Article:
I must prelude this blog post with a slight apology: some of this blog may not make utter sense. There may be words in places where they shouldn’t be and it may seem like I’m beating around the proverbial bush that is my point of this post (or that I’m repeating myself). I am a chronic migraine sufferer and have been having a migraine heavy week this week, so I am in a perpetual state of “migraine brain” (I forget words, how to form sentences, and, when I first come off of a migraine or am still in the clutches of one, I forget how to speak at all). Today, I am battling a migraine that was accompanied by vision loss earlier, so if the quality of this post seems a little wonky (for lack of a better term), I apologize and I will be sure to return to this post to fix any weirdness when I finally gain my wits back.
Given the reading assignment for this week, it should go without warning that there are spoilers for the end of Ishiguro’s An Artist of the Floating World. I will be discussing key plot and character details that unfold in the second and final sections of the book, so if you haven’t finished or read this book yet (which, I don’t know what you’re waiting for as this is a terrific read), then stop reading NOW! That is all; you have been warned.
Reading Assignment: the rest of Ishiguro’s An Artist of the Floating World
November 1949 & June 1950
In the first section of Ishiguro’s An Artist of the Floating World, Ono recalls a memory from his childhood in which his father, having discovered his son’s intention to pursue art professionally, burns his paintings in an effort to dissuade his son from his goals. When the memory first begins, Ono is directed by his father to bring all his paintings to the reception room (the room his father had reserved for business). Almost immediately, he asks his son to retrieve the few paintings he did not bring, the ones he was most proud of.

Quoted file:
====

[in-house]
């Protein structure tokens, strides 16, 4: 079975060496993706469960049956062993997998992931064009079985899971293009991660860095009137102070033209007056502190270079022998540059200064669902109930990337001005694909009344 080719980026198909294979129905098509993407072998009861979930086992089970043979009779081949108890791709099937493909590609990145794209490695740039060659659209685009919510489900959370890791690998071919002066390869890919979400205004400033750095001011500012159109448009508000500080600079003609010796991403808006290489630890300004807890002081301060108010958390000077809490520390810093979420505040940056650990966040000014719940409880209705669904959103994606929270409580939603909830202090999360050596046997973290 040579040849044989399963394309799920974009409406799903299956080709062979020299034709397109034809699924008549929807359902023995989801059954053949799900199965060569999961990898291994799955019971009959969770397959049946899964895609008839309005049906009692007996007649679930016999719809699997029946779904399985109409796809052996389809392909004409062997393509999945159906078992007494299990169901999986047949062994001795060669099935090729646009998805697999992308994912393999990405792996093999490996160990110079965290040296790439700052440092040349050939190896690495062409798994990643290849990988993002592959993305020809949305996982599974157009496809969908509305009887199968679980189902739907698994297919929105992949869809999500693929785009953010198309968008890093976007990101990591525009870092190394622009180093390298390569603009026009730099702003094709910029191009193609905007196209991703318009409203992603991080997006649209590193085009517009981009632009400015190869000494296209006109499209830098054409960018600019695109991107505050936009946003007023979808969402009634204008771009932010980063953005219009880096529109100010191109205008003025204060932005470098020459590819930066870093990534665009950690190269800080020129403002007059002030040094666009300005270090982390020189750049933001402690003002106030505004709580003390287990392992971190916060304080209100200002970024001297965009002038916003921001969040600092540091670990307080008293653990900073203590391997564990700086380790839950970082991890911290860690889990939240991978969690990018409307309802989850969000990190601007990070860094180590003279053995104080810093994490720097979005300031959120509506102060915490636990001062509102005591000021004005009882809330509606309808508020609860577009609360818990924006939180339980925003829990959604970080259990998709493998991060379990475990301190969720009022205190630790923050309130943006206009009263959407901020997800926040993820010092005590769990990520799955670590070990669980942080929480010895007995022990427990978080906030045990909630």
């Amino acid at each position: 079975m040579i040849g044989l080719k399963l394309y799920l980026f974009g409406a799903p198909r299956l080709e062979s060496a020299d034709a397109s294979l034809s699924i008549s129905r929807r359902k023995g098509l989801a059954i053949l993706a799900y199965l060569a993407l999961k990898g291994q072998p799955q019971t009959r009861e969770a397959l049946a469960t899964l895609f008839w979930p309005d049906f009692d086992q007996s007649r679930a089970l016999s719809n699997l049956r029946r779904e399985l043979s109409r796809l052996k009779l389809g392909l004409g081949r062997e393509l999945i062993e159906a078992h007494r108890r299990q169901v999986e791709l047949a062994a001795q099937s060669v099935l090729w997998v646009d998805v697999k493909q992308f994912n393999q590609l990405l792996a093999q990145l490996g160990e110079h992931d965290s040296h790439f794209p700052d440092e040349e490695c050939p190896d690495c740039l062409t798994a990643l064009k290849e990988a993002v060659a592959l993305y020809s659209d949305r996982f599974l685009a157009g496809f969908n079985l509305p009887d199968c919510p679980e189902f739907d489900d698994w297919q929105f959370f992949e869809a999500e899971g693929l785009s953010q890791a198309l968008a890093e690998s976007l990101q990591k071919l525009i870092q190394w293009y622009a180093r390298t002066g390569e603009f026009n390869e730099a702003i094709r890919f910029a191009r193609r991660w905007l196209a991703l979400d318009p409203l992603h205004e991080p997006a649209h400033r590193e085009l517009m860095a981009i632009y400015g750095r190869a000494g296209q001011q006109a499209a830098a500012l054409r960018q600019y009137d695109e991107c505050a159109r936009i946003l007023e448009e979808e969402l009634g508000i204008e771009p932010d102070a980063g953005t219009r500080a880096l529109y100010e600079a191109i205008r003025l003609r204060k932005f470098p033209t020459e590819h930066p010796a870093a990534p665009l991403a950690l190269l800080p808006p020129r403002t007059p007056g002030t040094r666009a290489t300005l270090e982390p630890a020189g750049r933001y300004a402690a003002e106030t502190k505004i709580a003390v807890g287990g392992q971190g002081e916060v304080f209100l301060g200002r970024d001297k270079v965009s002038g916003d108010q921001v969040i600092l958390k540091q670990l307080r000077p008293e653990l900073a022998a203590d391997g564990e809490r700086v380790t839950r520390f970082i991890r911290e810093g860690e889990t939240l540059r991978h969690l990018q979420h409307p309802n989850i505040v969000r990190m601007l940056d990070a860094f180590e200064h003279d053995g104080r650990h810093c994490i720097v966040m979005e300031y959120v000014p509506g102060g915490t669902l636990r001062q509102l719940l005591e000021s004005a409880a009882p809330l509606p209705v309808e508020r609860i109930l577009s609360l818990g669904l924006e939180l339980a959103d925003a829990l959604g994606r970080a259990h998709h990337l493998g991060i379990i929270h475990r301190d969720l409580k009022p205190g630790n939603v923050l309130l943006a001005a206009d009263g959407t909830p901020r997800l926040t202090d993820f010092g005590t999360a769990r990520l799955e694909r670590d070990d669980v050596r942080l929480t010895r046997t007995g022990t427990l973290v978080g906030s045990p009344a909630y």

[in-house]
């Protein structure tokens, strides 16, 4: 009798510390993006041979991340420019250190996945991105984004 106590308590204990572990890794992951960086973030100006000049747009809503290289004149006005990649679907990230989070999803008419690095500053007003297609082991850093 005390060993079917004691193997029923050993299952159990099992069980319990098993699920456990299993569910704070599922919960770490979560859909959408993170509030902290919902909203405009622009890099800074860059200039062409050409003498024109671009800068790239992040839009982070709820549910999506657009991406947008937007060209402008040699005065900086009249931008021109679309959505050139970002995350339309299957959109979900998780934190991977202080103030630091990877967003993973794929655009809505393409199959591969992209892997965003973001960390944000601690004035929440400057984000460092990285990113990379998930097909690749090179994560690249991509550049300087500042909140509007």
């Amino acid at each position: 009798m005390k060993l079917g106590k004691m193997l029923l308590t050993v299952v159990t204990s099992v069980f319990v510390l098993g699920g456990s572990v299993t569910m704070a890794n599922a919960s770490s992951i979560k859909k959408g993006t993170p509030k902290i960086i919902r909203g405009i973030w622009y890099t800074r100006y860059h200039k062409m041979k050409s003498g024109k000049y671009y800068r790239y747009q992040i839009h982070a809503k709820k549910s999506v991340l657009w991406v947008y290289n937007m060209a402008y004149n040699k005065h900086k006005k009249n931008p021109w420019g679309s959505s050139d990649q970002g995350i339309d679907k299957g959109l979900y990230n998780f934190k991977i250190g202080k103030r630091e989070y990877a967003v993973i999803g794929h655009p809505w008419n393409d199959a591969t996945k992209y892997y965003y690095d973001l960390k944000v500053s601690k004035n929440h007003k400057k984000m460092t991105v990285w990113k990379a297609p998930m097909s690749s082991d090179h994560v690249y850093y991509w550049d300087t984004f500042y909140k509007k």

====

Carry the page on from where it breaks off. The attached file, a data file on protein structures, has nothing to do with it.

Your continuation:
“Perhaps it was my imagination, but when I returned to the room a few minutes later, accompanied by my mother, I received the impression the earthenware ashpot had been moved slightly nearer the candle. I also thought there was a smell of burning in the air, but when I glanced into the ashpot, there was no signs of its having been used” (Ishiguro 44).
Later, after he runs into his mother in the hallway while his father is assumed to be burning Ono’s paintings, he vows to his mother that this incident has only kindled his ambition to pursue art as his career. He exclaims that he does not wish to become like his father:
“‘Once, I was terrified of Father’s business meetings. But for sometime now, they’ve simply bored me. Inf act, they disgust me. What are these meetings I’m so privileged to attend? The counting of loose change. The fingering of coins, hour after hour. I would never forgive myself if my life came to be like that. . .” (48).